Two projects within the Energy Technologies Area won honors at the 2016 R&D 100 Awards, an international science and technology competition. The research — Cool Roof Time Machine and Sustainable and Affordable Fluoride Removal (SAFR)—joins three other Berkeley Lab projects recognized among the past year's "most technologically significant products," according to R&D Magazine.
"Winning an R&D award is like winning an Oscar for technology," said Mary Ann Piette, director of Berkeley Lab's Building Technology and Urban Systems division (BTUS), noting that the awards "are the only industry-wide competition rewarding the practical applications of science."
The Cool Roof Time Machine simulates the natural weathering and soiling processes that can degrade a cool roof's reflectance over time. Because cool roofs play an important role in building energy efficiency and urban heat island mitigation, it's important to test the long-term performance of these products before they reach the market.
The time machine can rate within a few days a roof material's solar reflectance after three years of outdoor exposure. By rapidly reproducing years of wear, the process can reduce testing costs and accelerate the use of high-performance cool roofs. It has been approved by American Society for Testing and Materials International as industry practice, and is the foundation of the Cool Roof Rating Council's Rapid Ratings program. The Cool Roof Time Machine was developed by Berkeley Lab staff Ronnen Levinson, Hugo Destaillats, Mohamad Sleiman, Thomas Kirchstetter, Sharon Chen, Haley Gilbert, Paul Berdahl, and George Ban-Weiss, and by Hashem Akbari of Concordia University.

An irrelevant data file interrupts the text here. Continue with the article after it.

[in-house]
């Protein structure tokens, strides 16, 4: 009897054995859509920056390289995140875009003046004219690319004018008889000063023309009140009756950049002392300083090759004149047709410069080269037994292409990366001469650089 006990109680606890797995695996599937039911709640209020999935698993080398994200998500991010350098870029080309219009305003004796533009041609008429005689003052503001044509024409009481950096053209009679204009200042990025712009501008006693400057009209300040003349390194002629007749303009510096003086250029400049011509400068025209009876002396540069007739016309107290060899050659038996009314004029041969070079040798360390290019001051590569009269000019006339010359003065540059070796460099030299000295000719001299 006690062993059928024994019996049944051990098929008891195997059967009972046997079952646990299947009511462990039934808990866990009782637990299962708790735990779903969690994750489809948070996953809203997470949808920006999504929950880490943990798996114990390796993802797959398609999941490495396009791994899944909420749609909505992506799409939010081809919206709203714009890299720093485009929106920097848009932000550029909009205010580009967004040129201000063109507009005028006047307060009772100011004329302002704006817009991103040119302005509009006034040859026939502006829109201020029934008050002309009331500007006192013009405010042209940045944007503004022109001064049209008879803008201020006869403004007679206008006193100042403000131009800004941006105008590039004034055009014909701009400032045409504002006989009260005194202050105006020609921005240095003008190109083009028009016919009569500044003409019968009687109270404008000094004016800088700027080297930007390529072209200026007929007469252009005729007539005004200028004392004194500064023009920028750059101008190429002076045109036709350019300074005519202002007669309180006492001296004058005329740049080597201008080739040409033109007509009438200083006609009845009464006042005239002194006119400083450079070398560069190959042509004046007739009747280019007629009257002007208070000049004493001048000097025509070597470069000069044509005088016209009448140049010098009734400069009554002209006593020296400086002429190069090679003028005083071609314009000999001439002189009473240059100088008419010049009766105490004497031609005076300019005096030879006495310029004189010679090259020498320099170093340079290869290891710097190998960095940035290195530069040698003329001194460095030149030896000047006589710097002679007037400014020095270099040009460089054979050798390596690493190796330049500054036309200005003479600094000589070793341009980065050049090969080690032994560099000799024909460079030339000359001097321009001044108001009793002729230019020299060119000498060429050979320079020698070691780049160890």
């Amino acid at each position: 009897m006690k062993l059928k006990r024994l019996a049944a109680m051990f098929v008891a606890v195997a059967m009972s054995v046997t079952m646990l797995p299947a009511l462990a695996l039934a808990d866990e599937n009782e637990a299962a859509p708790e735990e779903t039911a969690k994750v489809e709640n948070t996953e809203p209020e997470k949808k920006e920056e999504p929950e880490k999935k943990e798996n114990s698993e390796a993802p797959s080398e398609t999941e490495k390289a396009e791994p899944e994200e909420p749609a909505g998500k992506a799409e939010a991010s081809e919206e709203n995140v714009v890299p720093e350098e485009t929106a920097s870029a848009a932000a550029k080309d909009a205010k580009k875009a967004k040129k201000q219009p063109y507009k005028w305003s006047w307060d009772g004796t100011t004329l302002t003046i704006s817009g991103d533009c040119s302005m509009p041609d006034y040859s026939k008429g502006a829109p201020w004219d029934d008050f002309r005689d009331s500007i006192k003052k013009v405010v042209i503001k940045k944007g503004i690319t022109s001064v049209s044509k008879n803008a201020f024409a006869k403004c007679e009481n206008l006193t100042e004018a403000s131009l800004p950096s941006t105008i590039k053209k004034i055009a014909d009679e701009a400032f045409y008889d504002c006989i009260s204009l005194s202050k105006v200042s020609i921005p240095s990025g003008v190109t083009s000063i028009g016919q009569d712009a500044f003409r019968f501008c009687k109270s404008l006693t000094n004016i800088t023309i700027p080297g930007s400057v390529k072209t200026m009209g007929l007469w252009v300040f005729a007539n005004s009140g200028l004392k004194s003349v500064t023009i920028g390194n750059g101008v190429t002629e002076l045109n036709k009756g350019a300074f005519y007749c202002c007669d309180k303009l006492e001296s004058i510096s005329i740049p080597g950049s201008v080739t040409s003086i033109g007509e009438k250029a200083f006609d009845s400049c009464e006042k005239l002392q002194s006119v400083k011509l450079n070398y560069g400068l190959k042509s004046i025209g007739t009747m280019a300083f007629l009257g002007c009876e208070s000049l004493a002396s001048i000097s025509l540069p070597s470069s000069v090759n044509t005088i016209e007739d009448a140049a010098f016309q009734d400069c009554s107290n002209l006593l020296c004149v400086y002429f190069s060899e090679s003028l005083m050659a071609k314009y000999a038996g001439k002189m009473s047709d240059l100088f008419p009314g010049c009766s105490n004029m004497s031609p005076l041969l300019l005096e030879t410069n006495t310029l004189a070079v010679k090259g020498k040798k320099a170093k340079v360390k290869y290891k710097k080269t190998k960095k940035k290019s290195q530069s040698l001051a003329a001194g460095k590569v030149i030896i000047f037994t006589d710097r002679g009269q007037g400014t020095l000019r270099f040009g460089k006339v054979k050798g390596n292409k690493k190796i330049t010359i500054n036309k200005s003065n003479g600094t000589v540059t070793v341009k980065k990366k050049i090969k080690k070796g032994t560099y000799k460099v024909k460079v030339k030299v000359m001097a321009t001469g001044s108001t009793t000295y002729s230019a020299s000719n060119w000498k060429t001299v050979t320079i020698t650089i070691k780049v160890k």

The fluoride removal technology aims to affordably reduce toxic levels of naturally occurring fluoride in groundwater used for drinking.
"This problem affects about 200 million poor people worldwide," said Ashok Gadgil, who initiated and led the project. "Current technologies to remove fluoride from groundwater are too expensive for them, and groundwater is their only source of drinking water, so they get poisoned, one gulp at a time."
Excessive (more than about 4 ppm) fluoride in drinking water can cause skeletal deformities, anemia, and other detrimental health effects. Gadgil, along with doctoral student Katya Cherukumilli, undergraduate student Yash Mehta and then-undergrad Subiksh Chandrashekar, found that minimally processed bauxite could be used as an adsorbent to inexpensively reduce high fluoride levels in groundwater. Bauxite is a common mineral that needs only mild and inexpensive processing to enable its use for fluoride removal — and the removal is as rapid as, and 20 to 50 times cheaper than, the common treatment method that relies on activated alumina, according to Gadgil and team.
"Our invention being selected this year is a wonderful and pleasant surprise," Gadgil said, noting that inventions meant to address the often desperate problems of the world's poorest people often go overlooked.